Sounding the continuum
Updated: Dec 2, 2021
Ana Ruiz Valencia*
We are all vibratile entities
We all share vibration as a fundamental dimension of existing
We all vibrate perpetually
Listening, however, is what makes interdependence possible
Listening without re-sounding/re-sonating is nothing
To listen is to let others’ vibrations affect our own inner and external vibration
sĭmŭlācrŭm. Collaboration with singer Natalia Merlano, 2021.
Listening (while) sounding is a multidimensional process: it is tactile/vibrational, sonic/aural, corporal/spatial, and temporal.
One’s self becomes an interface for some other information or energy to go through. The idea of being a ‘medium’ works very well in this case: to become someone else, something else. Becoming an interface to per-form, to take (an)other sonic form that shapes and is shaped by a particular space for a limited time. It’s about discovering a different way of communicating with the space you inhabit, with other entities, with the environment, and how you create a reality that is both contingent and present through sound.
I am a violinist and work mainly on improvisation. A living body becomes a cyborg when merged with a sonic instrument. The sonic instrument is both an extension and an amplifier of the interior feelings and the movements. This is by no means just a physical fusion. Furthermore, it demands a different approach to our conception about consciousness. What happens to 'us' while we are playing? How does this blend between mind+body+instrument operate?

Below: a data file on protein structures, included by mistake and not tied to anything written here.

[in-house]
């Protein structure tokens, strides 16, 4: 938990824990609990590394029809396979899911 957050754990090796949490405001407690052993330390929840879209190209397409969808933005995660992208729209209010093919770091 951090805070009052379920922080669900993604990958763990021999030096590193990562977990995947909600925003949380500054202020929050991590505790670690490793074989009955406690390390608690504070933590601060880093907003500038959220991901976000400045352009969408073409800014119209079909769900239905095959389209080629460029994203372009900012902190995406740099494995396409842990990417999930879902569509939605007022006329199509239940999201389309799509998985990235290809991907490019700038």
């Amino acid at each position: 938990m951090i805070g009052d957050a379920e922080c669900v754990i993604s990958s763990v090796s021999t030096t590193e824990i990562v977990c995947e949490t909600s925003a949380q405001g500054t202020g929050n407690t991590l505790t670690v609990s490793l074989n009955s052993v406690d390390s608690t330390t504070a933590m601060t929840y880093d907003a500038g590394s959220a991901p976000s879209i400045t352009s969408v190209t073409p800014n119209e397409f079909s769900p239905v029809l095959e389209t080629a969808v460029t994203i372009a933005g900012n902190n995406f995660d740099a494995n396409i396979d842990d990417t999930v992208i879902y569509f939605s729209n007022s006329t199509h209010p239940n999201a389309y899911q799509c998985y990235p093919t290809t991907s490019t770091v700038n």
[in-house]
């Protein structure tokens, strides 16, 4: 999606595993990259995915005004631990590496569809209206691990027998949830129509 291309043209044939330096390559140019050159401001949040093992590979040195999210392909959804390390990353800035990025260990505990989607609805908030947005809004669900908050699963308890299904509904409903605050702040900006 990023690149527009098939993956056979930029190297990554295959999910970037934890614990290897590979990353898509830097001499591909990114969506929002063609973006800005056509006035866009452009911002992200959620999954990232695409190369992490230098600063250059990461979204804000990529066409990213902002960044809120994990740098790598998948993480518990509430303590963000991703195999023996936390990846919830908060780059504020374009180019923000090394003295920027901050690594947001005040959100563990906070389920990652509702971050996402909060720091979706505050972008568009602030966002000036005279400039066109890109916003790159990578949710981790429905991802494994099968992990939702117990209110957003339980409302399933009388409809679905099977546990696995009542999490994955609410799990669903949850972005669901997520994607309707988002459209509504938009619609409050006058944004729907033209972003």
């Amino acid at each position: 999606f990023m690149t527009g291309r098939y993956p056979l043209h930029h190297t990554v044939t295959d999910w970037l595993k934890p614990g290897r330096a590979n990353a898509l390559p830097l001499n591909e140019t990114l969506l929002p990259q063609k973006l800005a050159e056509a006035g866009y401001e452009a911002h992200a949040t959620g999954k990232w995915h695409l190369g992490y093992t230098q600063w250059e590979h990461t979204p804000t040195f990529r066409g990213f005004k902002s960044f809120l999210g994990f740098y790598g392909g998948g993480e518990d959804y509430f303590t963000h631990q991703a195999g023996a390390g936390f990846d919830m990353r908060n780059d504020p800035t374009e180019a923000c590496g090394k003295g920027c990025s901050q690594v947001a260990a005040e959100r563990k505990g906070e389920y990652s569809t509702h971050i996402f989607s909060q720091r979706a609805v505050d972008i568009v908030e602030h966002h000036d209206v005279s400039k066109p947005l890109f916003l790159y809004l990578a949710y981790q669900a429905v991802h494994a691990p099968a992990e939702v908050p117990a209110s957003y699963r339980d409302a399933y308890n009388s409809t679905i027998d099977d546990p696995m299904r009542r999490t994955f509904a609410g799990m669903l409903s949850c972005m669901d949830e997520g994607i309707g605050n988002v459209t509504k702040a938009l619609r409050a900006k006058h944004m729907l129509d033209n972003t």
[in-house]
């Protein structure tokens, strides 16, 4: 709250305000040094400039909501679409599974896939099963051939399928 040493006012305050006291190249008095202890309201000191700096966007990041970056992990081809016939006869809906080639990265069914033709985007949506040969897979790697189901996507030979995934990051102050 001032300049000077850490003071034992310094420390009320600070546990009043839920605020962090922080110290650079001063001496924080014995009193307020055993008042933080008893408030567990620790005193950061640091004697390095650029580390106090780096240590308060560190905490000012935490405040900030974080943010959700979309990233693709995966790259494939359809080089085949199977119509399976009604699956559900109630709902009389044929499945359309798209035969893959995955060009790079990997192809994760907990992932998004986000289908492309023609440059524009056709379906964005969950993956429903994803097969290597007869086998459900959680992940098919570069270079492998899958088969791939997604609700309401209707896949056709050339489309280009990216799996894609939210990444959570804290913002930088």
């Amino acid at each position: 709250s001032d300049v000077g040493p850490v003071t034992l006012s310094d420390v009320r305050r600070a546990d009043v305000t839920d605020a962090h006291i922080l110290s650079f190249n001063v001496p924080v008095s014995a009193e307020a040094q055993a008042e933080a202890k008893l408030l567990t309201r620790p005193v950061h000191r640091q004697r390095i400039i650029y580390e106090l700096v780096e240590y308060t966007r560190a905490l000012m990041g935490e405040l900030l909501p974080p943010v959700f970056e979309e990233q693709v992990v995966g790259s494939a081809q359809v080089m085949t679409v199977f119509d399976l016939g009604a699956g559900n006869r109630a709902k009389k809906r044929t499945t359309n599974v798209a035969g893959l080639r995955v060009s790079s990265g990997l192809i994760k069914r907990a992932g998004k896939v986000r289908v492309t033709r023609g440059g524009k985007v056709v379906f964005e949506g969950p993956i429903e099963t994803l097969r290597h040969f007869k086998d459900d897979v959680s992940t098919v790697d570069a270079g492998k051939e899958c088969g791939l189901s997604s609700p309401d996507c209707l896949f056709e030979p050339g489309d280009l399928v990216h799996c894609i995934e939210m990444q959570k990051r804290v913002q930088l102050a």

I am interested in reinterpreting the way violin is performed, trying to give a different significance to the cultural assumption about how a violin “should” sound. I explore my violin’s acoustic output.
Giving space to others. Sharing a space and a time
Collaboration with sound artist Juan Echeverri, 2019. A meta-instrument is created between the violin and the modular synthesizer. The sound coming from the acoustic instrument is the input from which electronics create new textures and behaviors. In a symbiotic relationship, every new development coming out from the violin directly affects the electronic part, while this electronic output also inspires new acoustic sounds.
When several people perform together, a temporary reality is created alongside the public and the space It is particularly interesting what happens. Some kind of “shared consciousness” that allows us to become something different for a while: A true, fictional, and self-contained reality.
The “third space” that emerges when we play from different places at the same time: it’s not “my place” nor the “other’s place” where the performance happens, but the internet space (“space” assumed both as location and time where/when something happens). None of the musicians truly know the resulting piece.
Ana Ruiz Valencia is a Colombian performer/improviser, curator and researcher living in Medellin and Bogota. Her experimental sonic work moves between classical tradition, free improvisation, and contemporary music. As a curator, Ana is interested in contemporary artistic practices, particularly those related to aural culture, and philosophy and politics of sound. She is co-author of Charles Fréger – Cimarrón: Freedom and Masquerade (Thames & Hudson, 2019) and was part of the curatorial team at the 45 Salón Nacional de Artistas, in Colombia. She currently serves as Curator at the Universidad de Antioquia's Museum, MUUA, curator of Auditum Festival, and co-director of the experimental music ensemble Doble Cero Carnicero and Bruitcollage label.